He was famously nicknamed “Crazy Moody,” and it’s reported that he reached 100 million people with the gospel, in a day when televangelists, radio preachers, and Al Gore (the Internet, ahem) didn’t exist.

In Moody’s case, he was poorly educated across the board. Yet the hand of God was undeniably upon him.

Interestingly, the first time Moody applied to be a member of a local church, he was denied because he failed an oral exam on Christian doctrine!


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History Can Save Us From Apostacy

More often than not, when I talk to twentysomethings who are seriously contemplating walking away from their faith, the main stumbling block is an intellectual one. My faith didn’t have the deep intellectual roots necessary to flourish outside of a youth group setting. For many twentysomethings, the moment the intellectual credibility of faith is challenged and there’s no immediately satisfying answer, they’re out. This is where a robust understanding and deep study of Church history became my lifeboat.

The faith of my youth had mainly been informed by emotional altar calls and evangelical clichés; neither of these components are inherently wrong, but this culture alone wasn’t enough for me to face an increasingly secular world. Through their writings, ancient Church fathers became like mentors who helped me see that the doubts we wrestle with today are the same questions those who came before us struggled with too. Studying Church history  can help us develop a strong sense of what Dr. Duke calls our “intergenerational self.” Or, as Feiler puts it, we begin to understand that we’re part of something much bigger than ourselves.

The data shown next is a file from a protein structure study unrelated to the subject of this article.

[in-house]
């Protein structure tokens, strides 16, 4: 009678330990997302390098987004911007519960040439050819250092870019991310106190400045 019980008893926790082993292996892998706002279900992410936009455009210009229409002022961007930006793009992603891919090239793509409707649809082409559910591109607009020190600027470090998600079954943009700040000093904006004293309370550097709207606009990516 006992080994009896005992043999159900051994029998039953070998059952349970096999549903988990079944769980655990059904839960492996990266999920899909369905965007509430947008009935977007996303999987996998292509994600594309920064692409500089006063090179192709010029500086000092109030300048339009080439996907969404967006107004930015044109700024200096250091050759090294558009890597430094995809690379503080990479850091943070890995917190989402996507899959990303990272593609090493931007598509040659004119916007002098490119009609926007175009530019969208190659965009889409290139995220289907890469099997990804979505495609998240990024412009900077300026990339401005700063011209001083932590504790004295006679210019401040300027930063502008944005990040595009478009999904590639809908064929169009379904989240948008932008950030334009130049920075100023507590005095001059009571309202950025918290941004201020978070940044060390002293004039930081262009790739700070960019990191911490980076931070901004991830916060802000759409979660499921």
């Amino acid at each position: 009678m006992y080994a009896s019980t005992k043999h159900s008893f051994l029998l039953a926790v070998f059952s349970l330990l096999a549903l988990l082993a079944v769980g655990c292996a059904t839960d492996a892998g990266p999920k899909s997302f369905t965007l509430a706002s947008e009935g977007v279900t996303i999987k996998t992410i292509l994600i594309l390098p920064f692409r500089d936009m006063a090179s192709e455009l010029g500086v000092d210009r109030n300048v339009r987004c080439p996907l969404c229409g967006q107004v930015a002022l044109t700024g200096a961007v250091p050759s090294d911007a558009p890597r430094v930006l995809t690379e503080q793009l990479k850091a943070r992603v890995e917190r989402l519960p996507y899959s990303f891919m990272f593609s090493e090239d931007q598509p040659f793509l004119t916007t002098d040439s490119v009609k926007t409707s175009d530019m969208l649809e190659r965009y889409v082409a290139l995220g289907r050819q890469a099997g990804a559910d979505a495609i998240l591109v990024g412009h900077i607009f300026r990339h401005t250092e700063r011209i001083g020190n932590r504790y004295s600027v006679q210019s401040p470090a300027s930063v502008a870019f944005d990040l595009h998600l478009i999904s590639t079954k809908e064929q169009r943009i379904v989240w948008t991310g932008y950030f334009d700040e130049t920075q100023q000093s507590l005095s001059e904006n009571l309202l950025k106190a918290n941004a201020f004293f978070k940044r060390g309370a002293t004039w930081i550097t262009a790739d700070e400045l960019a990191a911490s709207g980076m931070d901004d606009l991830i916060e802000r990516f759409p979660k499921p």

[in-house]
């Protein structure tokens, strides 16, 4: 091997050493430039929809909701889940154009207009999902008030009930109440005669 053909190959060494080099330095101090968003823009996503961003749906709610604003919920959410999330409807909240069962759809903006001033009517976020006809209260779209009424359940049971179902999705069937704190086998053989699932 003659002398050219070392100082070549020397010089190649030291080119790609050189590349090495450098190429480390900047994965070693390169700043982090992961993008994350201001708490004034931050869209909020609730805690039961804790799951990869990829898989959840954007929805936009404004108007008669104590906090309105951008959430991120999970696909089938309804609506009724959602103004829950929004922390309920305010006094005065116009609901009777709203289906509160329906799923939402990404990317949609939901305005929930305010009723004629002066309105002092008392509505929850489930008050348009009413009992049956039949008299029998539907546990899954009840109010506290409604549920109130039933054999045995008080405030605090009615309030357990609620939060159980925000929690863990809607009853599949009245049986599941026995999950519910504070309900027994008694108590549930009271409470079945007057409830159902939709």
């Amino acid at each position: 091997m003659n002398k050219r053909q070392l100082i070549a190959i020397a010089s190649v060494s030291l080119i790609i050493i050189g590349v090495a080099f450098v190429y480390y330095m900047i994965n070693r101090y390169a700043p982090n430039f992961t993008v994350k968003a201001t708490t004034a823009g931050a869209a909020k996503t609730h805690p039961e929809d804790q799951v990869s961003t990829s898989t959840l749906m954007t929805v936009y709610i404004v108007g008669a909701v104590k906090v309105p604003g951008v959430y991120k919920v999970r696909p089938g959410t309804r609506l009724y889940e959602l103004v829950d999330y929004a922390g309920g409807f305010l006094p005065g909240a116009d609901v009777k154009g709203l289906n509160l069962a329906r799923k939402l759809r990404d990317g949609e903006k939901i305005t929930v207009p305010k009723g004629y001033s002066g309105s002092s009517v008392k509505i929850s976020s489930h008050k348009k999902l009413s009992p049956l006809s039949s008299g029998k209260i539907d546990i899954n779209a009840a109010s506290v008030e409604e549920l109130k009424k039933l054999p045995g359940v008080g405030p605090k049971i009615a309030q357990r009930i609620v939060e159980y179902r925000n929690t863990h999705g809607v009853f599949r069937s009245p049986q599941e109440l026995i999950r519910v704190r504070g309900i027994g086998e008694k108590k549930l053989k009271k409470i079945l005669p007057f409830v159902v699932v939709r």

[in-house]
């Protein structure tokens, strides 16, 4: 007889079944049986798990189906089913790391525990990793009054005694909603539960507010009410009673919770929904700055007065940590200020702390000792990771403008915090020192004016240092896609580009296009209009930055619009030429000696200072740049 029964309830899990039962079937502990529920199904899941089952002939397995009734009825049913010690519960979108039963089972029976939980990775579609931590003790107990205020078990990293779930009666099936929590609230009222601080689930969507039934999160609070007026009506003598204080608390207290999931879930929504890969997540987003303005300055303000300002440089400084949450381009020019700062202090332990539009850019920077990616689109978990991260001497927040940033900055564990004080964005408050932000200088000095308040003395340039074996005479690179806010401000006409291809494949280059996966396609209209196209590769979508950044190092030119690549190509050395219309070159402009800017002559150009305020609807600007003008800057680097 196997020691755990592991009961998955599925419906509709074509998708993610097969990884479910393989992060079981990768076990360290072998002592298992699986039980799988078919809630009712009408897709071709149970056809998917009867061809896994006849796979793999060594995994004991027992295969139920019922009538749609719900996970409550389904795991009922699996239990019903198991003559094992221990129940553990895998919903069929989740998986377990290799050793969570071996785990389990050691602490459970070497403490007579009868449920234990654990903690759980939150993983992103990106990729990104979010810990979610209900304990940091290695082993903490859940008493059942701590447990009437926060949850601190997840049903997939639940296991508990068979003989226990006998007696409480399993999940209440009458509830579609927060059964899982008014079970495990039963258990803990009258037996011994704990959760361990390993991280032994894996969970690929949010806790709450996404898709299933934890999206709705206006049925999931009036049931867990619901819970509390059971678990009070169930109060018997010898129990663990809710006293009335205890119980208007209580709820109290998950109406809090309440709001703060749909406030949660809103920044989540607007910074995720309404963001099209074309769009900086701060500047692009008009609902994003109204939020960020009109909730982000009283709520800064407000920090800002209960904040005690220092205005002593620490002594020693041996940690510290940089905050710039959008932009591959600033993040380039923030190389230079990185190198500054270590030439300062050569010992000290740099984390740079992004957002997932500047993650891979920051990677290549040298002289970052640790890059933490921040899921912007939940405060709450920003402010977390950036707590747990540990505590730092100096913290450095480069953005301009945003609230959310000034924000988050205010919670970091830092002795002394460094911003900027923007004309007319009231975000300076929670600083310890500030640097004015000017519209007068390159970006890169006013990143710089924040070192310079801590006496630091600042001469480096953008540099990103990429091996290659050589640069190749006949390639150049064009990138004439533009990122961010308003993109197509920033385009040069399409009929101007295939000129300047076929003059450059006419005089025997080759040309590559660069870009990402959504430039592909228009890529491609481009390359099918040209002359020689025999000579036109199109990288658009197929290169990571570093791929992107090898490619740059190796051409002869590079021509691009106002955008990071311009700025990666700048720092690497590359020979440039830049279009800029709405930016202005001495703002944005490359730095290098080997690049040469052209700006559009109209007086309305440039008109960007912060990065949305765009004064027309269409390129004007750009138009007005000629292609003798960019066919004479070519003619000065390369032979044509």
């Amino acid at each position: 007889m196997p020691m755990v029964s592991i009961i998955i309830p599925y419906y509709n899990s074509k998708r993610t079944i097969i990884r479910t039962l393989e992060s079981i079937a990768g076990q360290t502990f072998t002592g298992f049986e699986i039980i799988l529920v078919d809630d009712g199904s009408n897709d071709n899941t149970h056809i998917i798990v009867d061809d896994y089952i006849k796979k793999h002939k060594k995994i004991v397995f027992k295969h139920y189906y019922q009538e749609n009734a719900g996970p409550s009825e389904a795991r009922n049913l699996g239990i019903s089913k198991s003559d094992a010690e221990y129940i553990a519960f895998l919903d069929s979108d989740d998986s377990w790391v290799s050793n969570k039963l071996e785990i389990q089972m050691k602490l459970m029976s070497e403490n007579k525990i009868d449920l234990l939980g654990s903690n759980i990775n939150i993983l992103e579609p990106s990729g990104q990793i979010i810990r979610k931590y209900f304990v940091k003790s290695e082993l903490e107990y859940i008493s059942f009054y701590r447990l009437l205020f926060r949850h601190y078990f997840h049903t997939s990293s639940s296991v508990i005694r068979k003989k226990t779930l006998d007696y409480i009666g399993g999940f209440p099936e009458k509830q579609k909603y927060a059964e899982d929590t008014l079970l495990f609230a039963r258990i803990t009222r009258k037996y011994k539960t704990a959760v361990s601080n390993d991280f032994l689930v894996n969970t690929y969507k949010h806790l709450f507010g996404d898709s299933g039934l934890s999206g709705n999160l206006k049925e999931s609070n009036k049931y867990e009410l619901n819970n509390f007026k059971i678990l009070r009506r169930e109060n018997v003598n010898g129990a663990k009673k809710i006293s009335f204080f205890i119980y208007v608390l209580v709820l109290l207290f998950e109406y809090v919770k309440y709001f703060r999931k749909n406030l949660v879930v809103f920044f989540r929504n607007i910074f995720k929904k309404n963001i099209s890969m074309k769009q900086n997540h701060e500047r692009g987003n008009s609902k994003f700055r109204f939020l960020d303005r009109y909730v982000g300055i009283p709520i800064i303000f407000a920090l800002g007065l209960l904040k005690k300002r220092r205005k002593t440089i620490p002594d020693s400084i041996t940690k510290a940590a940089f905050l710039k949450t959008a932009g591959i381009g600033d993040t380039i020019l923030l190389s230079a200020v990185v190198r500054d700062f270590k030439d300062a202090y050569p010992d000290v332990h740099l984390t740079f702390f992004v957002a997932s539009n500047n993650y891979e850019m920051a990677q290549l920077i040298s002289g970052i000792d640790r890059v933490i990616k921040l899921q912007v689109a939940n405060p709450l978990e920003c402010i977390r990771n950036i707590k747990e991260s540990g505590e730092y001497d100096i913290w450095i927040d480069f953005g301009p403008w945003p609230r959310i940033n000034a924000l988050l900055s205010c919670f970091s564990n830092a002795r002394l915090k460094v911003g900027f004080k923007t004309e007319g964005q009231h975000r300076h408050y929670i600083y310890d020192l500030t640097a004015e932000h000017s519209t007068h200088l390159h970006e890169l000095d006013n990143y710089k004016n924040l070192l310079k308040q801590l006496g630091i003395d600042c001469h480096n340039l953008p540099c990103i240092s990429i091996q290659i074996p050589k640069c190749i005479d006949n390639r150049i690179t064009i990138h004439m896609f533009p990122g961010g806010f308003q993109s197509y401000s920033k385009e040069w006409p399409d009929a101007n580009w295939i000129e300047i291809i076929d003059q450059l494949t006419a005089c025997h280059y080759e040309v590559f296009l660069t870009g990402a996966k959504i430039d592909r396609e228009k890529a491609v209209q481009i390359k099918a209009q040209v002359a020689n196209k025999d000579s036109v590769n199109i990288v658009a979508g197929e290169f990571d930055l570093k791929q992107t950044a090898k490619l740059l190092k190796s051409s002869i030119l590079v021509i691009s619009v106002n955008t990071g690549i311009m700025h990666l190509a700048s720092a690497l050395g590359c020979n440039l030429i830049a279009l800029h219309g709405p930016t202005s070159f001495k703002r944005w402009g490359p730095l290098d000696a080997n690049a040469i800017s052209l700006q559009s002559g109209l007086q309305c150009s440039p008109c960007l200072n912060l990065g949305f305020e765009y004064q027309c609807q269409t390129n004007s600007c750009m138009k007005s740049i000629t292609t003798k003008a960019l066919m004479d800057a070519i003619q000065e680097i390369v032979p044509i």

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Jonathan Edwards The Shocking Rock Star

Although the Yale educated, Calvinist theologian/philosopher lived in the mid-1700s, countless Reformed youth today regard him as a rock star.

He was bitterly critical when New Englanders stole land from Native Americans, commanding them to pay for the land they took. So he — the logical Reformed personality — was a “social activist” engaged in “social justice.”

This is interesting since many contemporary Edwards followers eschew anything having to do with social activism or social justice today.

Even so, some American Christians venerate Edwards with almost cult-like regard. Thus any critique of his views is regarded by some to be on a par with blaspheming the Holy Spirit.

The following views held by Edwards will be met with shock or surprise by some Christians today…


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Calvinists Would Be Shocked By John Calvin’s Beliefs